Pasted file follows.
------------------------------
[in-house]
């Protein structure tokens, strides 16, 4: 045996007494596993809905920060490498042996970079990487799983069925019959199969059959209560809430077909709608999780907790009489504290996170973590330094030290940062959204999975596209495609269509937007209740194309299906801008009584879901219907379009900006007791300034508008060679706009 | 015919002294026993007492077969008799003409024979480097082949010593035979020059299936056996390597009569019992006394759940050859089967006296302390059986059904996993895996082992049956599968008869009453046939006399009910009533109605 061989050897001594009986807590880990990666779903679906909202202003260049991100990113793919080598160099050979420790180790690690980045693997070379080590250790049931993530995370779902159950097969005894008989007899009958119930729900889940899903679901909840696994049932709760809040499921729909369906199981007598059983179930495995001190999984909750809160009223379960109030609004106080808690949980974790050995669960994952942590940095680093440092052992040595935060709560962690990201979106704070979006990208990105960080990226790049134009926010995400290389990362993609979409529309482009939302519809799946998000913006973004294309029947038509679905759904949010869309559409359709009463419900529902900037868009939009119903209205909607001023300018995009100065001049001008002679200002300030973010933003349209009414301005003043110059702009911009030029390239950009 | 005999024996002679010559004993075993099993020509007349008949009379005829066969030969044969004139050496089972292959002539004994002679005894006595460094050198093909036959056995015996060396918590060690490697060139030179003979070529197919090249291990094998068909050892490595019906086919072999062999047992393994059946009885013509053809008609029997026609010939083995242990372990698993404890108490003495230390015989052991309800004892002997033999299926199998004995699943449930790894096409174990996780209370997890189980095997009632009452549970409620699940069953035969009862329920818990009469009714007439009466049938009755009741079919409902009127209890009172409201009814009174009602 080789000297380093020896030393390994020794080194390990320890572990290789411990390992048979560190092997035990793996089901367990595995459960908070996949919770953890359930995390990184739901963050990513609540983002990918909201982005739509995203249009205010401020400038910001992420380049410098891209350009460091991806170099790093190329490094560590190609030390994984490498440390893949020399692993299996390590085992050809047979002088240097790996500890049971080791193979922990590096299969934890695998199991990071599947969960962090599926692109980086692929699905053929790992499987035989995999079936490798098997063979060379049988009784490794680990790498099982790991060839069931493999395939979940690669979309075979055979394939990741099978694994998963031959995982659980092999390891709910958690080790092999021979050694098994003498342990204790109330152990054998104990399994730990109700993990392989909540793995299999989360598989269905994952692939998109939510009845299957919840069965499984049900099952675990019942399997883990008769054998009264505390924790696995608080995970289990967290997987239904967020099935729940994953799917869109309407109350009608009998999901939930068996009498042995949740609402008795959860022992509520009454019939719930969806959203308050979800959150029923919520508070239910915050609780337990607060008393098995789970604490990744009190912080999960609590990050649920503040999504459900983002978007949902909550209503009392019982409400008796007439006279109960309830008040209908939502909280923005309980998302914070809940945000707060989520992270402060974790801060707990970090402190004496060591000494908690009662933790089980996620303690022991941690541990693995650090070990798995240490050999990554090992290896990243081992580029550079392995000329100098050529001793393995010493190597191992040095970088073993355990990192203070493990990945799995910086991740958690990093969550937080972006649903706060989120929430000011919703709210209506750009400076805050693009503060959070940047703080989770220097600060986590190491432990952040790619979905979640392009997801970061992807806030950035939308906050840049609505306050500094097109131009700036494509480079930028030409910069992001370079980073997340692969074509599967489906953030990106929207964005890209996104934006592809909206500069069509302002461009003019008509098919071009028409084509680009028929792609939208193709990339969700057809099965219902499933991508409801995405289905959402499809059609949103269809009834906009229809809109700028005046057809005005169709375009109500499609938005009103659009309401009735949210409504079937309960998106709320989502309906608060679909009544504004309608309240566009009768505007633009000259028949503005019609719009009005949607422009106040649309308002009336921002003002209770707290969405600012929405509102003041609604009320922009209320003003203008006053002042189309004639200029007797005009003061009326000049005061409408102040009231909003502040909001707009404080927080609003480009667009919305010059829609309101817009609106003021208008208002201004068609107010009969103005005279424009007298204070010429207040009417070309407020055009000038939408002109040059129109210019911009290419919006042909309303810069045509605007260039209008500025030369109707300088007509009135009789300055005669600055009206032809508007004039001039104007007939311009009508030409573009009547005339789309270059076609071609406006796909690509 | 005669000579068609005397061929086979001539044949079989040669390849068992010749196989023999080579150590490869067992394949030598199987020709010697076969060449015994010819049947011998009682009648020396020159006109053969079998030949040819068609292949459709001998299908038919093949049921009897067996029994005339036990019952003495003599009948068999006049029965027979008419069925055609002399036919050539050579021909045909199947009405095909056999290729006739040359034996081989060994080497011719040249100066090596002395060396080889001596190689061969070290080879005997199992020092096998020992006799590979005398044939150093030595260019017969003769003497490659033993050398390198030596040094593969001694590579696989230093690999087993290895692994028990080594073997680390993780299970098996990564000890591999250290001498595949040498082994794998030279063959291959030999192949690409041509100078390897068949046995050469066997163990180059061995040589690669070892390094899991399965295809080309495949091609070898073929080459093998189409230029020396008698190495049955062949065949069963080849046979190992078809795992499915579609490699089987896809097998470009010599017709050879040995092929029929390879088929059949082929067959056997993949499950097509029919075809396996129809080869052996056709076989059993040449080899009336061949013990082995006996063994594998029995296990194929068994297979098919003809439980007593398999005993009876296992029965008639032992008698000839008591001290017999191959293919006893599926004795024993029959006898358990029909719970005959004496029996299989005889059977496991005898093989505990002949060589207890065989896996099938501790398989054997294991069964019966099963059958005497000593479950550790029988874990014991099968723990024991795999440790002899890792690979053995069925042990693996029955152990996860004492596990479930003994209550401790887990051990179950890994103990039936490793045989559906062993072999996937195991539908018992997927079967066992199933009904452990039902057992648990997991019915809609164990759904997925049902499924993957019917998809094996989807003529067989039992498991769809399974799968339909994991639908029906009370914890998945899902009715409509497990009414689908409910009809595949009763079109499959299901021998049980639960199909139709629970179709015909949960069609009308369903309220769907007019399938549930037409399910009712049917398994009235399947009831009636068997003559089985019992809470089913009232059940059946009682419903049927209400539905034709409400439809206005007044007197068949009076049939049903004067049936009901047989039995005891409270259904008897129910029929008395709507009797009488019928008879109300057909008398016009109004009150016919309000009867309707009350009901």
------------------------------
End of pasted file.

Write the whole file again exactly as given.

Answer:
[in-house]
């Protein structure tokens, strides 16, 4: 045996007494596993809905920060490498042996970079990487799983069925019959199969059959209560809430077909709608999780907790009489504290996170973590330094030290940062959204999975596209495609269509937007209740194309299906801008009584879901219907379009900006007791300034508008060679706009 | 015919002294026993007492077969008799003409024979480097082949010593035979020059299936056996390597009569019992006394759940050859089967006296302390059986059904996993895996082992049956599968008869009453046939006399009910009533109605 061989050897001594009986807590880990990666779903679906909202202003260049991100990113793919080598160099050979420790180790690690980045693997070379080590250790049931993530995370779902159950097969005894008989007899009958119930729900889940899903679901909840696994049932709760809040499921729909369906199981007598059983179930495995001190999984909750809160009223379960109030609004106080808690949980974790050995669960994952942590940095680093440092052992040595935060709560962690990201979106704070979006990208990105960080990226790049134009926010995400290389990362993609979409529309482009939302519809799946998000913006973004294309029947038509679905759904949010869309559409359709009463419900529902900037868009939009119903209205909607001023300018995009100065001049001008002679200002300030973010933003349209009414301005003043110059702009911009030029390239950009 | 005999024996002679010559004993075993099993020509007349008949009379005829066969030969044969004139050496089972292959002539004994002679005894006595460094050198093909036959056995015996060396918590060690490697060139030179003979070529197919090249291990094998068909050892490595019906086919072999062999047992393994059946009885013509053809008609029997026609010939083995242990372990698993404890108490003495230390015989052991309800004892002997033999299926199998004995699943449930790894096409174990996780209370997890189980095997009632009452549970409620699940069953035969009862329920818990009469009714007439009466049938009755009741079919409902009127209890009172409201009814009174009602 080789000297380093020896030393390994020794080194390990320890572990290789411990390992048979560190092997035990793996089901367990595995459960908070996949919770953890359930995390990184739901963050990513609540983002990918909201982005739509995203249009205010401020400038910001992420380049410098891209350009460091991806170099790093190329490094560590190609030390994984490498440390893949020399692993299996390590085992050809047979002088240097790996500890049971080791193979922990590096299969934890695998199991990071599947969960962090599926692109980086692929699905053929790992499987035989995999079936490798098997063979060379049988009784490794680990790498099982790991060839069931493999395939979940690669979309075979055979394939990741099978694994998963031959995982659980092999390891709910958690080790092999021979050694098994003498342990204790109330152990054998104990399994730990109700993990392989909540793995299999989360598989269905994952692939998109939510009845299957919840069965499984049900099952675990019942399997883990008769054998009264505390924790696995608080995970289990967290997987239904967020099935729940994953799917869109309407109350009608009998999901939930068996009498042995949740609402008795959860022992509520009454019939719930969806959203308050979800959150029923919520508070239910915050609780337990607060008393098995789970604490990744009190912080999960609590990050649920503040999504459900983002978007949902909550209503009392019982409400008796007439006279109960309830008040209908939502909280923005309980998302914070809940945000707060989520992270402060974790801060707990970090402190004496060591000494908690009662933790089980996620303690022991941690541990693995650090070990798995240490050999990554090992290896990243081992580029550079392995000329100098050529001793393995010493190597191992040095970088073993355990990192203070493990990945799995910086991740958690990093969550937080972006649903706060989120929430000011919703709210209506750009400076805050693009503060959070940047703080989770220097600060986590190491432990952040790619979905979640392009997801970061992807806030950035939308906050840049609505306050500094097109131009700036494509480079930028030409910069992001370079980073997340692969074509599967489906953030990106929207964005890209996104934006592809909206500069069509302002461009003019008509098919071009028409084509680009028929792609939208193709990339969700057809099965219902499933991508409801995405289905959402499809059609949103269809009834906009229809809109700028005046057809005005169709375009109500499609938005009103659009309401009735949210409504079937309960998106709320989502309906608060679909009544504004309608309240566009009768505007633009000259028949503005019609719009009005949607422009106040649309308002009336921002003002209770707290969405600012929405509102003041609604009320922009209320003003203008006053002042189309004639200029007797005009003061009326000049005061409408102040009231909003502040909001707009404080927080609003480009667009919305010059829609309101817009609106003021208008208002201004068609107010009969103005005279424009007298204070010429207040009417070309407020055009000038939408002109040059129109210019911009290419919006042909309303810069045509605007260039209008500025030369109707300088007509009135009789300055005669600055009206032809508007004039001039104007007939311009009508030409573009009547005339789309270059076609071609406006796909690509 | 005669000579068609005397061929086979001539044949079989040669390849068992010749196989023999080579150590490869067992394949030598199987020709010697076969060449015994010819049947011998009682009648020396020159006109053969079998030949040819068609292949459709001998299908038919093949049921009897067996029994005339036990019952003495003599009948068999006049029965027979008419069925055609002399036919050539050579021909045909199947009405095909056999290729006739040359034996081989060994080497011719040249100066090596002395060396080889001596190689061969070290080879005997199992020092096998020992006799590979005398044939150093030595260019017969003769003497490659033993050398390198030596040094593969001694590579696989230093690999087993290895692994028990080594073997680390993780299970098996990564000890591999250290001498595949040498082994794998030279063959291959030999192949690409041509100078390897068949046995050469066997163990180059061995040589690669070892390094899991399965295809080309495949091609070898073929080459093998189409230029020396008698190495049955062949065949069963080849046979190992078809795992499915579609490699089987896809097998470009010599017709050879040995092929029929390879088929059949082929067959056997993949499950097509029919075809396996129809080869052996056709076989059993040449080899009336061949013990082995006996063994594998029995296990194929068994297979098919003809439980007593398999005993009876296992029965008639032992008698000839008591001290017999191959293919006893599926004795024993029959006898358990029909719970005959004496029996299989005889059977496991005898093989505990002949060589207890065989896996099938501790398989054997294991069964019966099963059958005497000593479950550790029988874990014991099968723990024991795999440790002899890792690979053995069925042990693996029955152990996860004492596990479930003994209550401790887990051990179950890994103990039936490793045989559906062993072999996937195991539908018992997927079967066992199933009904452990039902057992648990997991019915809609164990759904997925049902499924993957019917998809094996989807003529067989039992498991769809399974799968339909994991639908029906009370914890998945899902009715409509497990009414689908409910009809595949009763079109499959299901021998049980639960199909139709629970179709015909949960069609009308369903309220769907007019399938549930037409399910009712049917398994009235399947009831009636068997003559089985019992809470089913009232059940059946009682419903049927209400539905034709409400439809206005007044007197068949009076049939049903004067049936009901047989039995005891409270259904008897129910029929008395709507009797009488019928008879109300057909008398016009109004009150016919309000009867309707009350009901």